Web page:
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Thursday, Oct 05, 2017; updated Oct 13, 2017

The sonic weapons in Cuba might not really be acoustic

The news media are baffled by those attacks on our diplomats. They shouldn't be.

W hy would the US government be so certain that a ‘sonic weapon’ is being used against our diplomats in Cuba, yet be so unwilling to give details? One possible reason might be that they've learned about a principle for such a weapon and are reluctant to make information about it public. There could, for example, be some unusual form of modulation of ultrasound that could have the effects we're hearing about: buzzing cricket-like sounds, hearing damage, and brain injury.

But it seems unlikely: in order to cause injury efficiently, sound has to be at a frequency that can cause resonance. That means it has to have a wavelength comparable to the structure that's being affected. The lowest audible frequency, 20 Hz, has a wavelength of 54 feet. The highest frequency, 20 kHz, is 0.65 inches. So most of the dimensions that can produce interesting effects in the brain would be in the audible range.[9] Passers-by would have noticed that.

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Microwave gyrotron
Diagram of a ten-beam microwave gyrotron invented at Stanford. This is called a gigawatt multiple-beam klystron or GMBK. It was an early approach to generating high power microwaves. The inside needed a high vacuum to work, and the L-band microwaves come out of the right side. What these devices all have in common is that they use a lot of electricity. The device is 58.5 inches long. (Source: ref. [3], page 462)

Despite extravagant claims on some other websites, infrasound and ultrasound have other problems besides wavelength mismatch (described here) that make them difficult to use as weapons. They just don't propagate through air well enough, and any well constructed and insulated building would provide significant attenuation of such sound beams.

But there is something that can produce exactly what the news media are describing: a MEDUSA weapon. MEDUSA, or Mob Excess Deterrent Using Silent Audio, uses the microwave auditory effect to create sound that appears to originate inside the victim's head. Unlike sound waves, it can't be blocked by walls, unless they're metallic.

New Atlas says the microwave auditory effect works like so:

[M]icrowave stimulation causes parts of the ear around the cochlea to expand thermally, which is interpreted as sound by the brain. The effect is a sound that appears to originate in the target's head, and can't be heard by anyone not directly in the beam's path.

New Scientist magazine quoted James Lin of the Electrical and Computer Engineering Department at the University of Illinois in Chicago as saying that high power microwaves could create potentially hazardous shockwaves. Unlike normal sound waves, you couldn't block them out. A microwave beam can be tightly focused and would be tough to find, as it could be anywhere within line of sight of the target.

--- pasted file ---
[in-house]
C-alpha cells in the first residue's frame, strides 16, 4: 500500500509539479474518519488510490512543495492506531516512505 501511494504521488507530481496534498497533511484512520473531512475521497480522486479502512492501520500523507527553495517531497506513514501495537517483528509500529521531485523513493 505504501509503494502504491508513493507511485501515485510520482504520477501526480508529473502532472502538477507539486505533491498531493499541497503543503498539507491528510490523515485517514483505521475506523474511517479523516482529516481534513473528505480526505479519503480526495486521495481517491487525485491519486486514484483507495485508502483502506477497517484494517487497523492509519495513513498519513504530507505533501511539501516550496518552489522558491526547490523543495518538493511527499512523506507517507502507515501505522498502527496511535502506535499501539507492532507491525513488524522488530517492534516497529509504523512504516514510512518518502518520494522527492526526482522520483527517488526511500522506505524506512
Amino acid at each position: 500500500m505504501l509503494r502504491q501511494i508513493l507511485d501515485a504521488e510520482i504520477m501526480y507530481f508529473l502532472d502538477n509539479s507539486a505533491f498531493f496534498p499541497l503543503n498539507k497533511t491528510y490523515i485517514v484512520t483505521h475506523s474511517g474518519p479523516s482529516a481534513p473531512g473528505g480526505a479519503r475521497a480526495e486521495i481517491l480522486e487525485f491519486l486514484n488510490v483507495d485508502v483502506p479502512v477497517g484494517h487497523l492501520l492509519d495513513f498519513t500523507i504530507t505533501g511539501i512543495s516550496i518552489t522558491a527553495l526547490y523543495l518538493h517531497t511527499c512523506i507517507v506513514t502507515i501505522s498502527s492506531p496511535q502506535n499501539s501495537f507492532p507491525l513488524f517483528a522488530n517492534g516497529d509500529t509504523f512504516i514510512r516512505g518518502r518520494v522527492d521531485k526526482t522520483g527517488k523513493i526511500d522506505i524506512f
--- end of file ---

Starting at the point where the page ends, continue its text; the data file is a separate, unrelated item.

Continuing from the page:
Unlike these deadly infrasonic brown note ghetto blasters we keep hearing about, the microwave auditory effect is a real phenomenon. There are a number of papers on it in the open literature. Elder and Chou[1] say “The sound is similar to other common sounds such as a click, buzz, hiss, knock, or chirp.” Ingalls[5] said it sounded like “a bee buzzing on a window”. The sound appears to originate from within, behind, or above the head. This is exactly what some of the victims describe. The buzzing sound arises from the fact that these radars had pulse repetition rates above 100/sec.

How much RF energy would be required to produce such an effect? The effect depends on the energy in a single pulse, and not the average power density, which is consistent with the technology of high power microwaves, which are usually produced in short, high intensity pulses. People can hear radar at peak power densities as low as 90 milliwatts per square centimeter[1]. RF between 2.4 MHz and 10 GHz can produce sounds if the victim's hearing is good enough over 5 kHz, which is true for most people. Earplugs have no effect.

Masers don't seem to be up to the task—they're usually used in ultra-low noise RF amplifiers. (A report from 1994 reported an 8440 MHz amplifier with a noise factor of 1.43 ± 0.16K. That's a remarkable 0.021 decibels).

Barker and Schamiloglu[3] say that in the 1990s the US Navy was experimenting with relativistic klystrons that produce 90 ns pulses with over 10 GW of peak power. They say that most of these military programs were shut down in the late 90s due to budgetary constraints; the RF sources were described as “large“, i.e. over 1000 lb, but some were said to weigh only 4.4 pounds.

Diagram of a phigtron[6], a Ka-band phase coherent harmonic multiplying inverted gyro-twystron, invented in 1993. A magnetron injection gun (left) generates an electron beam and the microwaves, which come in from the top, are amplified and frequency-multiplied. Essentially it is a gigantic traveling wave tube (TWT) amplifier. These suckers weigh about 1000 pounds and produce 200 kW of microwaves at 33.75 GHz (8.9 mm) with about 40% efficiency. (Source: [3,6])